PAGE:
It seemed like a great idea at the time. A beachfront townhome in South Florida. A penthouse condominium high above the Vegas strip. Granite countertops and cherry cabinets in the kitchen, and an expansive view from the balcony. What could go wrong?
Well, what might have gone wrong is the builder encountering construction delays, or stalling construction while looking for additional financing in a tight credit market, or worse yet, doing nothing while waiting for the market to turn.
In the meantime, your six-figure deposit has been languishing in a non-interest bearing escrow account while the developer’s agents tell you that this time they mean it when they say completion is expected right around the first of the year.
So what can you do? Well, there are a number of options, some of which are dependent on the terms of the contract and the laws of the state in which the development is located. In addition, you may be entitled to relief under the federal Interstate Land Sales Full Disclosure Act (the “Act”, which can be found at 15 USC 1701).
The Act generally applies to all developments of land consisting of greater than 25 units (sales of smaller developments are exempted under the Act). Units can be raw land, single family homes, townhouses or condominiums, so there is a chance that the Act does in fact provide some possible relief for that townhome or penthouse condominium.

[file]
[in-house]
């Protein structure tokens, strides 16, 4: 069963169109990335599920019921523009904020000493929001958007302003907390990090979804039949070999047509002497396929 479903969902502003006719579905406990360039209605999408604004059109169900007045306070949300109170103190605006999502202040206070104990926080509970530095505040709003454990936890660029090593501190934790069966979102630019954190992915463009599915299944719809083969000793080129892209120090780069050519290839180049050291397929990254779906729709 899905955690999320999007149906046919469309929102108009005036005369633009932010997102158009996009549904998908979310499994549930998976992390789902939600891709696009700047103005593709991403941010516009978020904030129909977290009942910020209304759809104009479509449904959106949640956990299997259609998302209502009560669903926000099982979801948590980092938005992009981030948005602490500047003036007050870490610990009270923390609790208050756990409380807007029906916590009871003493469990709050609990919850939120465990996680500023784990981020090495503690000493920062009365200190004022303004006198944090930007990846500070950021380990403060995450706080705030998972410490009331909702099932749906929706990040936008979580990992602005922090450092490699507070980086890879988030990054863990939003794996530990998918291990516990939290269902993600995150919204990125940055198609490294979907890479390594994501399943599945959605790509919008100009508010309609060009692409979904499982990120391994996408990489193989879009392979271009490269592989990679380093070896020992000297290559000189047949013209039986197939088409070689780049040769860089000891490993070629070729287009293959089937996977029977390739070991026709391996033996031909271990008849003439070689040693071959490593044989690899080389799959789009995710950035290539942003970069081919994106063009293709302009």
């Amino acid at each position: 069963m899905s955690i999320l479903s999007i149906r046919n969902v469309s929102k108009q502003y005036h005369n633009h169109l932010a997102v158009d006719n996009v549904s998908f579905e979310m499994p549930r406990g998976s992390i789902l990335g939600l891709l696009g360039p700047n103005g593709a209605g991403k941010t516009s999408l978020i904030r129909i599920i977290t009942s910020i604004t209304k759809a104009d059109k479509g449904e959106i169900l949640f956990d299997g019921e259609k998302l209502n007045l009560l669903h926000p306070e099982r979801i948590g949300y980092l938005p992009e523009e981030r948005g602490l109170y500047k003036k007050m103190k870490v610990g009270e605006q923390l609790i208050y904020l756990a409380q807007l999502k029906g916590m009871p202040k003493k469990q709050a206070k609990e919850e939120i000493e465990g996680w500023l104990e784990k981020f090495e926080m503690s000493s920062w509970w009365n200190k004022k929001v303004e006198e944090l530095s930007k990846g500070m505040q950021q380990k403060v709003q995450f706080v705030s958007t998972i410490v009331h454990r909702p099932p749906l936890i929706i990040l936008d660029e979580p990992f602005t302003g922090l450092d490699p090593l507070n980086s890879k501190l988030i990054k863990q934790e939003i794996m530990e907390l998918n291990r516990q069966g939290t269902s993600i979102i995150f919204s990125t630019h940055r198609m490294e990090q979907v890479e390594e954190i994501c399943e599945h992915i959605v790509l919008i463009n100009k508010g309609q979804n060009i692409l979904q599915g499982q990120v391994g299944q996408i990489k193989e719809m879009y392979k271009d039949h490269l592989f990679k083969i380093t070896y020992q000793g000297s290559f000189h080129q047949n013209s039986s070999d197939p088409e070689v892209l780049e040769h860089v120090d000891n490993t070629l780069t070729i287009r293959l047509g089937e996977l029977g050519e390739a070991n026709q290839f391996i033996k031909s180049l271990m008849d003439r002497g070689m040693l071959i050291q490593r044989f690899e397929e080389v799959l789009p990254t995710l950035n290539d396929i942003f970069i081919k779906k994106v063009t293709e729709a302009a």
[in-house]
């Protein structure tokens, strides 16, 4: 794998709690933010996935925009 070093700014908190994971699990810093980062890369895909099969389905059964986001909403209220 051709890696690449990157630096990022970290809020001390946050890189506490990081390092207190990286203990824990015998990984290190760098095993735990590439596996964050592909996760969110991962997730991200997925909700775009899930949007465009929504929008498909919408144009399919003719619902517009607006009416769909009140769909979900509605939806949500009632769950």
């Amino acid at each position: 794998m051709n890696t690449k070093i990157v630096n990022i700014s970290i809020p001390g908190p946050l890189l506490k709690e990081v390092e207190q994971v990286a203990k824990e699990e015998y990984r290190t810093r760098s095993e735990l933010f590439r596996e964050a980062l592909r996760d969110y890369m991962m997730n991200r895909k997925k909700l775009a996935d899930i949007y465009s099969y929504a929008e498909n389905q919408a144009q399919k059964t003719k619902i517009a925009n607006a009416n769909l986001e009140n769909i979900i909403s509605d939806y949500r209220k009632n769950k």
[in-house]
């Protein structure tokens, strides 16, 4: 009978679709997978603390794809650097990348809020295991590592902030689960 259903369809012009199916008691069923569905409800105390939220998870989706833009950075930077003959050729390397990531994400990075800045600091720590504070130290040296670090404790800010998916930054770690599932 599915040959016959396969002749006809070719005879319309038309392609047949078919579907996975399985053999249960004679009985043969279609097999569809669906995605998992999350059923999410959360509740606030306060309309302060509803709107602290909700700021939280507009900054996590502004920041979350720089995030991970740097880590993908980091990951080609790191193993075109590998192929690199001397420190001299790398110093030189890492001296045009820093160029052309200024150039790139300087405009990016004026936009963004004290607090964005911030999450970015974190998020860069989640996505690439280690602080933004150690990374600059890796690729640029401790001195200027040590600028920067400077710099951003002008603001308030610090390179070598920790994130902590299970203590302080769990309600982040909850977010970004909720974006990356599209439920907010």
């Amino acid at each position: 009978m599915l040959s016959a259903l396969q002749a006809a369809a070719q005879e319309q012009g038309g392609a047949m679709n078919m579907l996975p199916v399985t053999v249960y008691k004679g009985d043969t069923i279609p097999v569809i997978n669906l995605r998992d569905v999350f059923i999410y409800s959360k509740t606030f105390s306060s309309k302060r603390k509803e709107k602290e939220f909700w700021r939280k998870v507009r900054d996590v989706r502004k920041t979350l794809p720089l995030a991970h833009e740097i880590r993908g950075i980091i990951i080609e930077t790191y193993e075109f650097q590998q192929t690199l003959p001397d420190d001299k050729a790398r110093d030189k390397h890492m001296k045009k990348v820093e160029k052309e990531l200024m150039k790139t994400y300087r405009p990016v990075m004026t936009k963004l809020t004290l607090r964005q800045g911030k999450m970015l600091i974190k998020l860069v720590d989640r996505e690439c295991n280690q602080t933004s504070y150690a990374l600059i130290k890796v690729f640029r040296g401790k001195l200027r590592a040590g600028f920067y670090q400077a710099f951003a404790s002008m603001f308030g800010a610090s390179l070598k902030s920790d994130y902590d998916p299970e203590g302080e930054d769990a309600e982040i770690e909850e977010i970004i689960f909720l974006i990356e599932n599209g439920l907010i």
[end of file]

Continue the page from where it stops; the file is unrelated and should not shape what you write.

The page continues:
Under the Act, with a few exceptions (some of which are discussed below), the developer is required to provide you with a “Property Report” at the time the contract is signed. This report is required to include a wide range of information on the property, including how many units will be built, what recreational facilities will be offered, how title to common areas will be held, etc. This Report should have been provided to you at contract signing, unless the development is exempt from this requirement, as discussed below.
There are a number of exemptions allowing the developer to forego delivery of the Property Report, but the two most commonly used are the so-called “100-lot” exemption and “improved lot” exemption. The 100-lot exemption allows developers to avoid delivering the Property Report if the total number of units to be sold is less than 100. The improved lot exemption is applicable if either the unit is built and habitable at the time of contract, or if the contract itself requires the developer to complete the unit within 2 years of signing. (It should be noted that these exemptions do not abdicate all responsibility under the Act, they just allow the developer to avoid delivery of the Property Report.)